California clarified criminal background check regulations

Employers which use background checks in their hiring process without obtaining written authorization may wish to review their practices. The California Supreme Court has rejected an argument that employers could not reconcile the state’s two background check laws: the Investigative Consumer Reporting Agencies Act (ICRAA) and the Consumer Credit Reporting Agencies Act (CCRAA). The Court concluded that complying with one act does not undermine the other – so employers must comply with both.

The issue raised was that employers may run credit checks under CCRAA without written notice, but the broader ICRAA requires both notice and consent. Many credit checks may intentionally or inadvertently gather information that is covered by both laws.

In Connor v. First Student, Inc. (August 20, 2018), the Court clarified that California employers must abide by the more restrictive ICRAA requiring written notice and consent from applicants and employees before conducting a background check if there is a possibility the check will include information that goes beyond a person’s credit history, delving into information relating to one’s general character.

Current and former bus drivers brought a class action lawsuit against employer First Student, Inc. for performing a background check that elicited information such as “criminal records, sex offender registries, address history, driving records, and employment history” without complying with ICRAA notice requirements.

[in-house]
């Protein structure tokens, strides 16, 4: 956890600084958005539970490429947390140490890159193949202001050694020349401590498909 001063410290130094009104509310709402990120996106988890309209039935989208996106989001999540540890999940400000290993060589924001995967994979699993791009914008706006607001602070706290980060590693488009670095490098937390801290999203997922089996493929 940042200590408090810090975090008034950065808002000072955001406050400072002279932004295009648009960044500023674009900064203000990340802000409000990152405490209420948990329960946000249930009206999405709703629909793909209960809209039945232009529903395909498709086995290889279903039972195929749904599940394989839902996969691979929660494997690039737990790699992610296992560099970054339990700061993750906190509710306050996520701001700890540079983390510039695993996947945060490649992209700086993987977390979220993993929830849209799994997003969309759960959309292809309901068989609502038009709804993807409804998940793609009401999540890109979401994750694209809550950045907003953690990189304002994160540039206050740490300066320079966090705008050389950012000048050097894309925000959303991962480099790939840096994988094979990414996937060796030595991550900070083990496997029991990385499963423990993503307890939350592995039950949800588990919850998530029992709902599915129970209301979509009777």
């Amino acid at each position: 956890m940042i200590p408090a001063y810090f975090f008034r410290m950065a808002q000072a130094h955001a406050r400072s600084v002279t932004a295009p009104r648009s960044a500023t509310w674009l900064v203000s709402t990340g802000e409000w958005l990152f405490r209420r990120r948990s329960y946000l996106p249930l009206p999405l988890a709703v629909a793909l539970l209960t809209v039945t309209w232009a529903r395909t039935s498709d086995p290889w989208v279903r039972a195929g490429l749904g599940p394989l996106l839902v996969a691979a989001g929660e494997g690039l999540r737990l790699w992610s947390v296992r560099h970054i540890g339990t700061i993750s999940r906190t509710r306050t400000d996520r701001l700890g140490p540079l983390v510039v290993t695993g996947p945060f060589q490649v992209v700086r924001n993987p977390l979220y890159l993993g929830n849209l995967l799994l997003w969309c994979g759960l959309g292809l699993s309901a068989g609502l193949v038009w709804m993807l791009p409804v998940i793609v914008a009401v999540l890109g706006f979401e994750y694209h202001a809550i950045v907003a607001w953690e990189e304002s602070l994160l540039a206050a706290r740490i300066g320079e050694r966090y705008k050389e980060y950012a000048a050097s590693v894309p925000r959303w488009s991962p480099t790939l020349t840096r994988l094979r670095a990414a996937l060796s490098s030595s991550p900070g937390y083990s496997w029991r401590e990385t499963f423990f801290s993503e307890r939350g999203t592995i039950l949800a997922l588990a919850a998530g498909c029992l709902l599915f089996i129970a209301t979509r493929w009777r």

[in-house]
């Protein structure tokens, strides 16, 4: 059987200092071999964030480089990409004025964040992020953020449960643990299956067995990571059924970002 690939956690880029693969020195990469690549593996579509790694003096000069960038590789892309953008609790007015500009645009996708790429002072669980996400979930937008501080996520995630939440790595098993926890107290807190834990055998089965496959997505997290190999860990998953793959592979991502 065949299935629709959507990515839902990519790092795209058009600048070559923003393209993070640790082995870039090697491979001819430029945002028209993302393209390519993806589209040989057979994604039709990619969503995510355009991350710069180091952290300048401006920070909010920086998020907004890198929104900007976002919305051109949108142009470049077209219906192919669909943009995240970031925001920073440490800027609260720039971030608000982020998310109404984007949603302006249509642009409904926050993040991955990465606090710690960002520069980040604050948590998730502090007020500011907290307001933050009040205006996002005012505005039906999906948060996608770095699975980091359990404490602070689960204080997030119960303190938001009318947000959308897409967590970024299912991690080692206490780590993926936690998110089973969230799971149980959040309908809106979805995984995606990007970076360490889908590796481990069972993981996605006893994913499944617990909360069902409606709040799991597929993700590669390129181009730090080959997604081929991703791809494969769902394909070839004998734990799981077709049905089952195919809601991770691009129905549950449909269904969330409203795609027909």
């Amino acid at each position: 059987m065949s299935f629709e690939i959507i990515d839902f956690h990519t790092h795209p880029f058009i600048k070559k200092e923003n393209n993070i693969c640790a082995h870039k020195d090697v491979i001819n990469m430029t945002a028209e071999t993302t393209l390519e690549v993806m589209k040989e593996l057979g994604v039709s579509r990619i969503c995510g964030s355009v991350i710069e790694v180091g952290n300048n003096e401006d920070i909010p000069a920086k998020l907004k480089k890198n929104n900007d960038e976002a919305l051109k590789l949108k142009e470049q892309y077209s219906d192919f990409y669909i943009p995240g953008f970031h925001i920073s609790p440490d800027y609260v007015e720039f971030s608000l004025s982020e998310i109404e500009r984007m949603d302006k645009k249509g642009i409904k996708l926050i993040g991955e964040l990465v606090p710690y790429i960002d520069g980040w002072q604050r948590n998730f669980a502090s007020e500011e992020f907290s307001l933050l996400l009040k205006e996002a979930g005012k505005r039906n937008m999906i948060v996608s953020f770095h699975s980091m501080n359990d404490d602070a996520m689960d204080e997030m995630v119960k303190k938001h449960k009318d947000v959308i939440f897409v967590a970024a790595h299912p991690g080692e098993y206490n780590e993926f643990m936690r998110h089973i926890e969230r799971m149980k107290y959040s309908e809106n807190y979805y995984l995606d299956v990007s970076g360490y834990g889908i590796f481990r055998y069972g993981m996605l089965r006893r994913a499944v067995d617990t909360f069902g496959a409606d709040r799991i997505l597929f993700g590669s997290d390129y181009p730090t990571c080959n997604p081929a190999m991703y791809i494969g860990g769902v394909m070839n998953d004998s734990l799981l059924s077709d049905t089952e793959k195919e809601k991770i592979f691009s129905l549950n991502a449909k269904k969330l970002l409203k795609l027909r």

CCRAA applies to background checks eliciting information regarding a person’s credit standing and character information obtained from sources other than personal interviews. ICRAA is broader and includes character information “obtained through any means.” ICRAA requires providing the applicant or employee a “clear and conspicuous disclosure in writing” of the Act’s disclosure requirements and the applicant or employee’s written authorization of procuring the report.

First Student argued that ICRAA did not apply to Connor because the statute overlapped with CCRAA and defendants had complied with CCRAA requirements. First Student argued that any requirement to comply with both statutes simultaneously was unconstitutionally vague. 

The Connor court found that ICRAA is not unconstitutionally vague because employers can comply with both CCRAA and ICRAA without undermining the purpose of the other. If an employer merely seeks a consumer’s credit records, the employer only need comply with CCRAA. However, if the background check possibly includes character information retrieved through CCRAA or “obtained through any means” the employer must comply with the stricter ICRAA requirements. 


Connor makes clear that where an employer uses a background check process that may include general character information beyond a consumer’s credit records, the employer must comply with ICRAA requirements. To minimize legal risk, including class action litigation risk, California employers should assess whether their background check procedures comply with ICRAA and CCRAA.

Source: Doug Dexter, Holly L. Sutton